"The Lady Who Invented Sitcom"
…is, you will notice, a quotation. It was coined by the late, lovable and much mourned, marvellously talented, witty, wacky and just plain wonderful, American-born lyricist and writer Dick Vosburgh.
Besides being a comedy writer for most of Britain’s top comedians, Dick provided jokes for top American stars as well, from Bob Hope to Jack Benny to Joan Rivers and many more, and also created the book and lyrics for several West End and Broadway musicals. He was obsessed with good writing and perfect rhymes and his rather eccentric passion for vintage movies and old-time radio and television shows meant there was not a film or episode of any series anywhere that he didn't appear to know backwards, forwards, and inside out, from plots to cast, dates, writers, who directed, who produced--the kind of guy you could call up at one thirty in the morning and say something like “I’m at this party. Who played Tonto on radio?” and Dick without hesitation, and without sounding annoyed to be awakened, would tell you it was John Todd “but not until 1933, before that he played a sheriff on the show”.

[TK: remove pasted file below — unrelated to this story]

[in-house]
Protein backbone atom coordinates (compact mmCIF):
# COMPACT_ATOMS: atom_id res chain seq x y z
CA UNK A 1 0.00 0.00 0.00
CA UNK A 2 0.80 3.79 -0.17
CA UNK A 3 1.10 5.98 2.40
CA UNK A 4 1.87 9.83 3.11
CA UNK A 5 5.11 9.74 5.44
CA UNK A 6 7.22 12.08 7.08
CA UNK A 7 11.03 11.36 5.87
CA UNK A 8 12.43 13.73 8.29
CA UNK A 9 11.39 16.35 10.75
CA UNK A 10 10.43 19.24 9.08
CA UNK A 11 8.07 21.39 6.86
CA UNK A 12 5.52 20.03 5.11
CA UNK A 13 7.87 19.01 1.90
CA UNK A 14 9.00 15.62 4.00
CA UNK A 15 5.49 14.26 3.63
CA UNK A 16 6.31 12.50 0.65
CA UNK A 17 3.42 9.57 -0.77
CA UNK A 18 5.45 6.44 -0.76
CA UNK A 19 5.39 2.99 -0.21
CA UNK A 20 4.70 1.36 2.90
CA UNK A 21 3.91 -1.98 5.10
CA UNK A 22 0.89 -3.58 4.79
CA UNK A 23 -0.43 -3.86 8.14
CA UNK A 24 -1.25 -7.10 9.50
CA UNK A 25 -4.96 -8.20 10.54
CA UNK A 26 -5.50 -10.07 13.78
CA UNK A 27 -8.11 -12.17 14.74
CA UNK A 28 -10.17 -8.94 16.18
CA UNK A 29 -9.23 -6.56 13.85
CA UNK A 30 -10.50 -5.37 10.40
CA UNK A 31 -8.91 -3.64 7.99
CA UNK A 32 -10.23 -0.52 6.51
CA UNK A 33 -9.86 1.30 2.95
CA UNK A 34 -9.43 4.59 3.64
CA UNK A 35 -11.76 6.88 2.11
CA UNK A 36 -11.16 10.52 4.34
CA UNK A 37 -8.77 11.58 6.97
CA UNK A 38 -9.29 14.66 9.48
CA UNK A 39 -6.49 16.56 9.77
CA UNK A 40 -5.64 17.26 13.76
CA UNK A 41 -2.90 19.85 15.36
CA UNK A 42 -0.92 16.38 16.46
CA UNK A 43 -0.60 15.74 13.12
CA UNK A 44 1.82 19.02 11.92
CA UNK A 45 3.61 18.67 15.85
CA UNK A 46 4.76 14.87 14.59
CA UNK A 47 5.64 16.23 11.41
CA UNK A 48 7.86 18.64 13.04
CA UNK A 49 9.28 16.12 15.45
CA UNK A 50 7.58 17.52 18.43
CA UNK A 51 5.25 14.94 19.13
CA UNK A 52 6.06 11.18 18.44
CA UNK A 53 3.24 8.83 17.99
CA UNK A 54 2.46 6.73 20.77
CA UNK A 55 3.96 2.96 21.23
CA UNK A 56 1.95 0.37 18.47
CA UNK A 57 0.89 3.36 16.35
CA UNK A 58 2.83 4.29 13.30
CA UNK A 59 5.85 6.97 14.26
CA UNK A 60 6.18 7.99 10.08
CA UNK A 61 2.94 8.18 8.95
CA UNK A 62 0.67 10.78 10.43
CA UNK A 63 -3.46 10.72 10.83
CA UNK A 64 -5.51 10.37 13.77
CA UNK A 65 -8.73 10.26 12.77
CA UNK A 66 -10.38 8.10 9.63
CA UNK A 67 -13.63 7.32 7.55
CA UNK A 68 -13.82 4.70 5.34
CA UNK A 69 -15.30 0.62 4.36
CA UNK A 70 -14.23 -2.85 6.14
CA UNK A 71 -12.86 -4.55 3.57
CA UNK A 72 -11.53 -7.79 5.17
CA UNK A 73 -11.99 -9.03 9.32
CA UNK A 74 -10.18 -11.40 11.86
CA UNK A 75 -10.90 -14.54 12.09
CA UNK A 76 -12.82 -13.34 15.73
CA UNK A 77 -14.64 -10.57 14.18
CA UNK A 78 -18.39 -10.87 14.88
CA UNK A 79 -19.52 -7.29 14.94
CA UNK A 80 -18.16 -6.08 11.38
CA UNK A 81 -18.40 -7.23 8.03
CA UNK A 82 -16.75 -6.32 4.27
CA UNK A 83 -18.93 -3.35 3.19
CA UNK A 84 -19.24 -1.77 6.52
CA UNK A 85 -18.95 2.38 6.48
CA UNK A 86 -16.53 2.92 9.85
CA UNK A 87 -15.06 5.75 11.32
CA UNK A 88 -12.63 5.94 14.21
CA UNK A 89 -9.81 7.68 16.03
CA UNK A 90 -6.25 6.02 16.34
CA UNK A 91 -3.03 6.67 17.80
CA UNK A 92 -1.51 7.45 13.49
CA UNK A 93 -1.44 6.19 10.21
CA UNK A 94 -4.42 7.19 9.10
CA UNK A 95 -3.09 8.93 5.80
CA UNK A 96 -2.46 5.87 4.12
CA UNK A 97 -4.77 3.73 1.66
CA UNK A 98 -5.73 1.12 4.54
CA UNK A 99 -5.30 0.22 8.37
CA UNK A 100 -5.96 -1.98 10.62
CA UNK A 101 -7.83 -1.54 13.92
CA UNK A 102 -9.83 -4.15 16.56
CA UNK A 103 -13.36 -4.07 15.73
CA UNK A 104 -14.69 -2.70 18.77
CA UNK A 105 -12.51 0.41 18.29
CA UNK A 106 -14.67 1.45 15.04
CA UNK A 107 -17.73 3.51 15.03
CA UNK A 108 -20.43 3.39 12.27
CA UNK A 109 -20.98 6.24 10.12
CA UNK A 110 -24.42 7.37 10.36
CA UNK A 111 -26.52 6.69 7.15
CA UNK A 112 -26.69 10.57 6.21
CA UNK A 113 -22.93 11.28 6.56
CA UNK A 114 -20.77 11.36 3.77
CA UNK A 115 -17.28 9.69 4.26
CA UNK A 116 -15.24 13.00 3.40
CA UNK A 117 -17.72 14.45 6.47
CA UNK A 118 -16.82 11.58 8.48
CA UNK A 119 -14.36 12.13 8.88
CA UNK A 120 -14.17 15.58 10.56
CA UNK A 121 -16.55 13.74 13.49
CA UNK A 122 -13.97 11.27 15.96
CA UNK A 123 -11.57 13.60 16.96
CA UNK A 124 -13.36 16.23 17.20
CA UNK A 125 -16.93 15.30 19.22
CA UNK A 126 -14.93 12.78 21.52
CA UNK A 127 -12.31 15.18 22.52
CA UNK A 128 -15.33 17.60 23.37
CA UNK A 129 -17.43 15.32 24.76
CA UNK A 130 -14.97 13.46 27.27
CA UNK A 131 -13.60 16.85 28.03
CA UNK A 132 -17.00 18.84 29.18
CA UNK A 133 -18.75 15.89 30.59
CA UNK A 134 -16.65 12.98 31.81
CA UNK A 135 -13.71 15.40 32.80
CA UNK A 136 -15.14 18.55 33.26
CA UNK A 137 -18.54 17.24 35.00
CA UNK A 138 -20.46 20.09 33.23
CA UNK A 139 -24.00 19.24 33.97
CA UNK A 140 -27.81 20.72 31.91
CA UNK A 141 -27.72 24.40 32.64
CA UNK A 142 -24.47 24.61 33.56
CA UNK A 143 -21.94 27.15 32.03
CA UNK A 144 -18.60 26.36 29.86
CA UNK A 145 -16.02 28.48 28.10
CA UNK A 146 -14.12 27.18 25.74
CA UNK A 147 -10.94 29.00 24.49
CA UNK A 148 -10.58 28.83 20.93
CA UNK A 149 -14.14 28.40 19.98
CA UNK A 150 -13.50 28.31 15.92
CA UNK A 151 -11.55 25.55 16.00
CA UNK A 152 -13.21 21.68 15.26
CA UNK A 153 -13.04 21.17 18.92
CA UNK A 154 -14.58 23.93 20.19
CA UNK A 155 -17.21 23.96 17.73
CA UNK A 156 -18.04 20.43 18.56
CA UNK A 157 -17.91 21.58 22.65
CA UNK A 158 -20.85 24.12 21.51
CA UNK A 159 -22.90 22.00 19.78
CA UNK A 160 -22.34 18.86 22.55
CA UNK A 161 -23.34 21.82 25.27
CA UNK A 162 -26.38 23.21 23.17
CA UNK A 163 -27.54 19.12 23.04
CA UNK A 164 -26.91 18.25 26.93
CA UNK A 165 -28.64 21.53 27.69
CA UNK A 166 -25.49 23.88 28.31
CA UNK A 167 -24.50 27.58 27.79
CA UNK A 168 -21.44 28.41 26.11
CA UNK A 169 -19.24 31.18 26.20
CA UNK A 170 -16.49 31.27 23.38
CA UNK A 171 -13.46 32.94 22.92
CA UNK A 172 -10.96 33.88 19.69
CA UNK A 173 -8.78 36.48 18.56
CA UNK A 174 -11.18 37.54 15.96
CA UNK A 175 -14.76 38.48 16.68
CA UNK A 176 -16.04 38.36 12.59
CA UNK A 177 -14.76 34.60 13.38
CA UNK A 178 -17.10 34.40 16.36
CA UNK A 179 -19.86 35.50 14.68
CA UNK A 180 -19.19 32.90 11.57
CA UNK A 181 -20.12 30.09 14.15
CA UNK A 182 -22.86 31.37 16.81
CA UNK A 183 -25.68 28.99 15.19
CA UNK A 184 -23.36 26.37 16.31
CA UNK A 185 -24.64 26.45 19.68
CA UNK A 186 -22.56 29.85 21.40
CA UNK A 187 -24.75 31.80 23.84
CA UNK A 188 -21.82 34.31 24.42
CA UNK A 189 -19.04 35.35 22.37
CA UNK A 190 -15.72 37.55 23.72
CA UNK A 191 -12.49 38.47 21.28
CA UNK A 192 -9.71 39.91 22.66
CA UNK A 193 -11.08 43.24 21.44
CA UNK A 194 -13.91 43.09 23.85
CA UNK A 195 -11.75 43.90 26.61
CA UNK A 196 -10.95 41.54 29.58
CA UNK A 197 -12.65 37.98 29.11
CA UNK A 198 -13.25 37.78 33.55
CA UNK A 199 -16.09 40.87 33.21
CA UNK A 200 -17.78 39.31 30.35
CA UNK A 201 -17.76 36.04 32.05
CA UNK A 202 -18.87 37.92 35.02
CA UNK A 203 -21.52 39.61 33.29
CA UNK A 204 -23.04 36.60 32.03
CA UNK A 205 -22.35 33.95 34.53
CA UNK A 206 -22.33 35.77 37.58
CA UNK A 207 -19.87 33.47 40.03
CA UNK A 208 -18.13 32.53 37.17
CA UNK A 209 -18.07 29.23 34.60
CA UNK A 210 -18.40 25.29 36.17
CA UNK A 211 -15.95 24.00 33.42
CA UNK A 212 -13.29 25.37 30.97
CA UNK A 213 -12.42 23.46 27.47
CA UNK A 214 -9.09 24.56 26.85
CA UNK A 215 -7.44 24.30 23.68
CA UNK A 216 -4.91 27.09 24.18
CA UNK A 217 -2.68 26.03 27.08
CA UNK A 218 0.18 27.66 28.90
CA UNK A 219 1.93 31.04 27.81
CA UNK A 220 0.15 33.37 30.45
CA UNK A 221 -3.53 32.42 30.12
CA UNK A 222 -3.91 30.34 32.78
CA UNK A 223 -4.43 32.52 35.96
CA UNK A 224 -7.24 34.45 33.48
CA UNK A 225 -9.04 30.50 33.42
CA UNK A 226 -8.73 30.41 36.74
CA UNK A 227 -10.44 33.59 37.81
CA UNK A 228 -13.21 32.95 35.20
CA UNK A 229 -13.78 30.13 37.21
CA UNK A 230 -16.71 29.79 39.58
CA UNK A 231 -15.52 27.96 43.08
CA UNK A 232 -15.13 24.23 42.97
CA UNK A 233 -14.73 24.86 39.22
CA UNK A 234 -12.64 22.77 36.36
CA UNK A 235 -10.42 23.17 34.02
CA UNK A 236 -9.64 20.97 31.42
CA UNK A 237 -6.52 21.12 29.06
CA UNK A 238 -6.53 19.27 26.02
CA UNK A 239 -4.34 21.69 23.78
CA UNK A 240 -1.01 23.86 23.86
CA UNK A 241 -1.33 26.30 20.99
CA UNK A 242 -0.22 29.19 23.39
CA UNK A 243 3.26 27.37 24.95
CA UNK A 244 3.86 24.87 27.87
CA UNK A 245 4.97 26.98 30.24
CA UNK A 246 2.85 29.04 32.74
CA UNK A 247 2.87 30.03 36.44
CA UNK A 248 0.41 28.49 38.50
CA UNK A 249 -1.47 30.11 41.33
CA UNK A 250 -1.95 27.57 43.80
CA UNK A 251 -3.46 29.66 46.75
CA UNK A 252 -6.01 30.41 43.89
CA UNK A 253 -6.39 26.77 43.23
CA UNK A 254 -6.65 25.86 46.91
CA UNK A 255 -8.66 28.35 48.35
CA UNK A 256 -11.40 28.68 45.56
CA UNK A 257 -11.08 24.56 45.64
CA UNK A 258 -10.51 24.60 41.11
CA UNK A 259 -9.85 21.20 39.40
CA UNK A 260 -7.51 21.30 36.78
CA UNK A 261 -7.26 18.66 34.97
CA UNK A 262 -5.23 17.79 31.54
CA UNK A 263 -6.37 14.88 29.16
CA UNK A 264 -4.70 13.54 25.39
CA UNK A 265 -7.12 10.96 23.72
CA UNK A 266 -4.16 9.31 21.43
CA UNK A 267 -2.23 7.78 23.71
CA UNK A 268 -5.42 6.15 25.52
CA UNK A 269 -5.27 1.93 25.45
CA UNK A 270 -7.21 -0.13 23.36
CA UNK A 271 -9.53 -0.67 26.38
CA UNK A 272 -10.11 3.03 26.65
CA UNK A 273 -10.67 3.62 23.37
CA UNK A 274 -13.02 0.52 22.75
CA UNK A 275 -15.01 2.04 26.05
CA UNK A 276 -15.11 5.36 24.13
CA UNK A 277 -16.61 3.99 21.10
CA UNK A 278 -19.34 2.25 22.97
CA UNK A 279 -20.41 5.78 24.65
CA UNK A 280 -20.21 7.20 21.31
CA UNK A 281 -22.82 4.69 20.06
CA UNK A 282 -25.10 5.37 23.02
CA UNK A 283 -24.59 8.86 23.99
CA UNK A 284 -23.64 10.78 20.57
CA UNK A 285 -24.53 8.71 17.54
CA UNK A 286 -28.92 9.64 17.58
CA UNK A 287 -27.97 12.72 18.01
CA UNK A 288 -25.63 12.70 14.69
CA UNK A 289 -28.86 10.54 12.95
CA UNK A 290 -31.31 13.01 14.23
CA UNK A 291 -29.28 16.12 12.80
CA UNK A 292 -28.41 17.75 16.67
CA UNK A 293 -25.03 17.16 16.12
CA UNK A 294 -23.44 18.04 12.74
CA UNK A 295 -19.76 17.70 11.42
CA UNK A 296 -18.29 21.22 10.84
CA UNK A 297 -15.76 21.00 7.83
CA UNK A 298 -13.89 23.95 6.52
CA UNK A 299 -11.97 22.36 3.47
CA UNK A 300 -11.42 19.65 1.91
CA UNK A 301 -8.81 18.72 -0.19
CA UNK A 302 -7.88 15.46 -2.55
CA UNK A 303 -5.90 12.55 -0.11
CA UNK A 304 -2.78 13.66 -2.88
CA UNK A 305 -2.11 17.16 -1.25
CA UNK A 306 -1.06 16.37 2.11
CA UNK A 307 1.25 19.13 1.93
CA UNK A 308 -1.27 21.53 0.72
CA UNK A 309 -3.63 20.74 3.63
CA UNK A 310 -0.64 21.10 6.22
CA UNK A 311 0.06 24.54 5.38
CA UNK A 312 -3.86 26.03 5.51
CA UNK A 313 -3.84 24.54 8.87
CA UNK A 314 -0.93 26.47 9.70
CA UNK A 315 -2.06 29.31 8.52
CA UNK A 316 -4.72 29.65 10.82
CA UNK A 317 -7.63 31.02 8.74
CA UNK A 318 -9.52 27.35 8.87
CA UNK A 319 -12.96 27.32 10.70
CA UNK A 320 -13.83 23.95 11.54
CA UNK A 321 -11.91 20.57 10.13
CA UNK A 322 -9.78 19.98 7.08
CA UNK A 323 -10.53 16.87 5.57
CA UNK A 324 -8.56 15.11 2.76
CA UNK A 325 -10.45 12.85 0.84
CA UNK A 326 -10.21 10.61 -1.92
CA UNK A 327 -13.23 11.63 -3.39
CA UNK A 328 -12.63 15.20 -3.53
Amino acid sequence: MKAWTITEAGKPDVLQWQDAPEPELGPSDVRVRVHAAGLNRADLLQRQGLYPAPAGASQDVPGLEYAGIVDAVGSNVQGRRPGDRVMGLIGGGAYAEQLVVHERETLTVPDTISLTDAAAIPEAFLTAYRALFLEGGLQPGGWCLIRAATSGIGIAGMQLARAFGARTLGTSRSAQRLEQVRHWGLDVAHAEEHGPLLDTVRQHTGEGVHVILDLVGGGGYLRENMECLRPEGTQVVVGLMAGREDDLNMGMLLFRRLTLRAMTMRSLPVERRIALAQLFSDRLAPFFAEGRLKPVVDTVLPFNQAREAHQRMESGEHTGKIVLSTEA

Dick Vosburgh was one of Peg Lynch’s greatest fans. He appreciated her humor, never forced, her dialogue, so real, the way she constructed her shows, so naturally, plotlines smoothly dovetailing one another, coupled with the fact that my mother wrote every single one of her scripts, more than ten thousand of them, singlehandedly. According to Dick, there was not another comedy writer on radio or television on the planet who could hold a candle to Peg or her achievements. For him, Peg Lynch did indeed "invent" sitcom.